Writing the St. Andrews agreement so that it would win the support of Paisley was seen as adding stability. Given that there was no bigger bigot than the arch-bigot, his authority, plus the absence of any figure to the right of Paisleyism, would ensure the stability of the new administration.

That calculation has been disproved. The deal cost arch-bigot Ian Paisley his job as first minister after only ten months in office, and Jim Allister, the new superbigot with his new organisation ‘Traditional Unionist Voice’, demonstrated through a successful by-election that a large section of the DUP base rejected any deal that included Sinn Fein in government.

Even in the absence of Paisley, supporters of the settlement saw a new basis for stability.  The Democratic Unionist Party had changed. The majority faction, under the leadership of Peter Robinson, were pragmatists.  They would set aside their bigotry to enjoy the fruits of further corruption and kickbacks and the power and patronage of government.  Once in power, sheer common sense would keep them there.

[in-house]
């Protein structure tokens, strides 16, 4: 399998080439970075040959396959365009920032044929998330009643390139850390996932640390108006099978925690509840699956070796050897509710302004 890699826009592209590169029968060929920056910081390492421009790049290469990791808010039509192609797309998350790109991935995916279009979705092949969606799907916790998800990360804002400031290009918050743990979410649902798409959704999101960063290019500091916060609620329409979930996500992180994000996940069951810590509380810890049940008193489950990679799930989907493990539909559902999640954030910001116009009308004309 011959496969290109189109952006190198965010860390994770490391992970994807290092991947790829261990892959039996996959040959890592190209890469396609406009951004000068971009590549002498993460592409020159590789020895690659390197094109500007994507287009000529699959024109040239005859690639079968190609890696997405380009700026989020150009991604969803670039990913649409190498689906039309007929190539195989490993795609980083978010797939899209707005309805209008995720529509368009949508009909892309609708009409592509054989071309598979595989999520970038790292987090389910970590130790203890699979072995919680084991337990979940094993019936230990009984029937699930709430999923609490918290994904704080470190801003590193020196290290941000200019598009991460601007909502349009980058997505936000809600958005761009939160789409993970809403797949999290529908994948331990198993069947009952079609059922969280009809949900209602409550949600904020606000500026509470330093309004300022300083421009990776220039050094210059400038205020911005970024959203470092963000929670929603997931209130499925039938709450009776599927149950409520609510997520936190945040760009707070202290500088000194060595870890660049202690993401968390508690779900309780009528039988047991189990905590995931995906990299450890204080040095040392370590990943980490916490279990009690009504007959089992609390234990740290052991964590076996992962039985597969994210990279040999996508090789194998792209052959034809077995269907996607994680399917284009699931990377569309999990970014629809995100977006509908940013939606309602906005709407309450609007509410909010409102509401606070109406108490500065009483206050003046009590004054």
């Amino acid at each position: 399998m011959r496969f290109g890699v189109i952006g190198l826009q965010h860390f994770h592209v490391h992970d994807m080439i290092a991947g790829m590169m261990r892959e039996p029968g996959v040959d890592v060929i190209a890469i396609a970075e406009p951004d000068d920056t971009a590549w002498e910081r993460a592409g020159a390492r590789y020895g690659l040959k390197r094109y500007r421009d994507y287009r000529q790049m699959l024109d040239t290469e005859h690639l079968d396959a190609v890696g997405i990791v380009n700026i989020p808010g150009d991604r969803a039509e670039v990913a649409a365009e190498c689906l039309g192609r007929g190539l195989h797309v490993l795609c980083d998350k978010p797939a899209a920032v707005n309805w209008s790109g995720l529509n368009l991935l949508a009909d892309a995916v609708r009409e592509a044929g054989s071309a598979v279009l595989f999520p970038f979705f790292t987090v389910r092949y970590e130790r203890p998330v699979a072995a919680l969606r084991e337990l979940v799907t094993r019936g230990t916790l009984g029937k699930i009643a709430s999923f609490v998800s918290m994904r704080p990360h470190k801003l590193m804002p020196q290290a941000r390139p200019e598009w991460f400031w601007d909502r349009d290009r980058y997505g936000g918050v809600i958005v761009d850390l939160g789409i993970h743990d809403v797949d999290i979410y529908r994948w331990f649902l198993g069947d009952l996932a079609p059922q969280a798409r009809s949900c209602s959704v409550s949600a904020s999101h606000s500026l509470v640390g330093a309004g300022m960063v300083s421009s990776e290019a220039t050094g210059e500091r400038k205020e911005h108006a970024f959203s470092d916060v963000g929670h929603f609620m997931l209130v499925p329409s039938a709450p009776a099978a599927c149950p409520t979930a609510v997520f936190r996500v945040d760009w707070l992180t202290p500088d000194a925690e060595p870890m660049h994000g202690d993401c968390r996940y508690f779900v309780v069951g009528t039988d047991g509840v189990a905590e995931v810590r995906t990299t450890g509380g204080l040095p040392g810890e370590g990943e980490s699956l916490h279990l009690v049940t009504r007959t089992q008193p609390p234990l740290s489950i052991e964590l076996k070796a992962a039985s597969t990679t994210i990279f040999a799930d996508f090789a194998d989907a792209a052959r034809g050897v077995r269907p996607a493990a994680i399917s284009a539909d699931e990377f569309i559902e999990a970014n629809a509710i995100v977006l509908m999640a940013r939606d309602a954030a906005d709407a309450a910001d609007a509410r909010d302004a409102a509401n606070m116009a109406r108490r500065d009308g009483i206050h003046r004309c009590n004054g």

The Allister vote showed quite quickly that this was no the case.  The Paisleyites are certainly corrupt enough for their task, but to enjoy the fruits of pragmatism they have to avoid being outflanked on the right.  If they slept through the Allister vote, the torrent of criticism at the July Orange marches would have dragged them awake.  Asleep was the last thing they were.  They swung into the attack against Allister – not by defending the new administration, but by arguing that they were the ones best placed to stop any democratic advances and best placed to crush Sinn Fein! 

The Unionist programme is for the restoration of unrestricted majority rule, with Catholics as second-class citizens.  Coalition government with Sinn Fein can only survive on the basis that it is a temporary expedient, to be ended as soon as the unionists fully assemble their forces.  Even this expedient requires that the Unionists be clearly top dog, and that they openly demonstrate this at every opportunity by stymieing Sinn Feins demands and humiliating their government ‘partners’ at every turn.